My first real case as a doctor in Haiti came at the CNP outpost while Tarin was explaining their system to me. (during my time at Hospital Universitie Mirabalais, the ER director asked that I would just shadow/accompany during my time there and make suggestions so technically this baby was my first... but who's keeping record anyway? no pun intended) A mother arrived from the mountains, referred by one of the community health workers (aka Monatrices) who determined that the baby had malnutrition. This baby girl was about 4 months old 15lbs with no obvious signs of acute malnutrition (no redish tinged hair, edema, underweight, glassy non-focusing eyes) but had a case of impetigo around her mouth and cheeks and a nasty fungal infection in the folds of her neck. Mom wasn’t sure exactly what her baby girls name was which was sad but often the case with rural Haitian families who wait to name their children. We explained that these infections were likely because she was drooling and spitting up all over herself with no one to dry her. When she said she pa gen lajan – didn’t have money for the trip to Ti Grove, the time for the wait, or the consultation fee, or to actually purchase the medicine that they would prescribe….everyone looked to me………doctor? Which medicines? What dosages? I recognized quickly that she should get an antibiotic and some miconazole antifungal powder. CNP had plenty of amoxacillin so we gave her a first dose and a 5 day supply, then walked her down the road to some pharmacies looking for miconazole powder. After the third pharmacy only sold miconazole crème I settled for clotramizole powder. I gave her 100 goude (about 2 dollars) for her moto back to her mountain town, reiterated my instructions for when to take the amox etc...and she left.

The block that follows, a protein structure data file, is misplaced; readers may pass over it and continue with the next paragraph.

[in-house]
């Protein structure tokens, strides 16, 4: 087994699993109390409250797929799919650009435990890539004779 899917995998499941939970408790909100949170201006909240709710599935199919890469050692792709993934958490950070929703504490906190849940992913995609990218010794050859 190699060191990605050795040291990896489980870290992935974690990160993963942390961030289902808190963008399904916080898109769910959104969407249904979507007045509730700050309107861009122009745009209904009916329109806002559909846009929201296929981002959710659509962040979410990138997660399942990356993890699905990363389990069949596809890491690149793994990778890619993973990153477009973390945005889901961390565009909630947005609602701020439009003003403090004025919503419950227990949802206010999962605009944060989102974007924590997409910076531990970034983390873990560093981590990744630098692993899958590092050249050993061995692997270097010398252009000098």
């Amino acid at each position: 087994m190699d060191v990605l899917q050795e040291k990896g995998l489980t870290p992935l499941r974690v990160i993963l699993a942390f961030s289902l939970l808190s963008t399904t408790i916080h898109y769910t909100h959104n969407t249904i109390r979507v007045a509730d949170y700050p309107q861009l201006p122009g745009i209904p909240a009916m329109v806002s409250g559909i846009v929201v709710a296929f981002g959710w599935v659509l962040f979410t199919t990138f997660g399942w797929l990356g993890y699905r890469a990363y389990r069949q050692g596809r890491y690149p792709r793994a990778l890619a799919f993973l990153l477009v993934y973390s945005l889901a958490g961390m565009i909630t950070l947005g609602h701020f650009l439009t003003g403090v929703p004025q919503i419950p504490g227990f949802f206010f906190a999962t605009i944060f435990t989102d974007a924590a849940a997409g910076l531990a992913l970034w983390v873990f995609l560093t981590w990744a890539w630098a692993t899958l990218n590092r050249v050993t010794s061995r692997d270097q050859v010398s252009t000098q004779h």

I reflected during my sweaty half mile walk back through town to the residence - curbside consult, compromised treatment plan, tenuous follow up. Grateful for whatever, no HIPPA violation or lawsuit threat- type of patient. Part of me enjoyed it. Part of me didn’t feel good. I would have felt better if I had had my smart phone to check the mg/kg dosage of Amoxacillin, or if I had thought to give her Augmentin instead, or had known for sure that clotramizole would suffice for miconazole. However, I am confident that had we not intervened the mother would not have taken the baby to a doctor as recommended and consequently not received any medicine. At some point when I am more confident these encounters will be easier. In the mean time the ethics of sending inexperienced doctors to Haiti to face these “sink or swim”/”now or never” moments ought to be considered. Are these encounters Win/Win situations or singly profitable for those gaining valuable medical experience. If they are Win/Win scenarios why not encourage medical residents to spend large quantities of time in the developing world?